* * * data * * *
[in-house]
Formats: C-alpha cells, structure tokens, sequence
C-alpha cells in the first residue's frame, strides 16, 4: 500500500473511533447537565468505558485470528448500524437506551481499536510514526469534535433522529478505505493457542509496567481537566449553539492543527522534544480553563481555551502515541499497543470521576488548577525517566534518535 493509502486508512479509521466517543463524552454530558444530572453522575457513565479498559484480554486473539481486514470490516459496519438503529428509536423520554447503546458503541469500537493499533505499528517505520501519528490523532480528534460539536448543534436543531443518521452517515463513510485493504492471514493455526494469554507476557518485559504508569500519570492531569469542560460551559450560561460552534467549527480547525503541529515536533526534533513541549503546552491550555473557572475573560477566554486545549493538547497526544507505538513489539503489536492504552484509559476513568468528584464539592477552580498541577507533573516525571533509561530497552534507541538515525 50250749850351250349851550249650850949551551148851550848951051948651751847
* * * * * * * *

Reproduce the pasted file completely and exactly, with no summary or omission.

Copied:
[in-house]
Formats: C-alpha cells, structure tokens, sequence
C-alpha cells in the first residue's frame, strides 16, 4: 500500500473511533447537565468505558485470528448500524437506551481499536510514526469534535433522529478505505493457542509496567481537566449553539492543527522534544480553563481555551502515541499497543470521576488548577525517566534518535 493509502486508512479509521466517543463524552454530558444530572453522575457513565479498559484480554486473539481486514470490516459496519438503529428509536423520554447503546458503541469500537493499533505499528517505520501519528490523532480528534460539536448543534436543531443518521452517515463513510485493504492471514493455526494469554507476557518485559504508569500519570492531569469542560460551559450560561460552534467549527480547525503541529515536533526534533513541549503546552491550555473557572475573560477566554486545549493538547497526544507505538513489539503489536492504552484509559476513568468528584464539592477552580498541577507533573516525571533509561530497552534507541538515525 50250749850351250349851550249650850949551551148851550848951051948651751847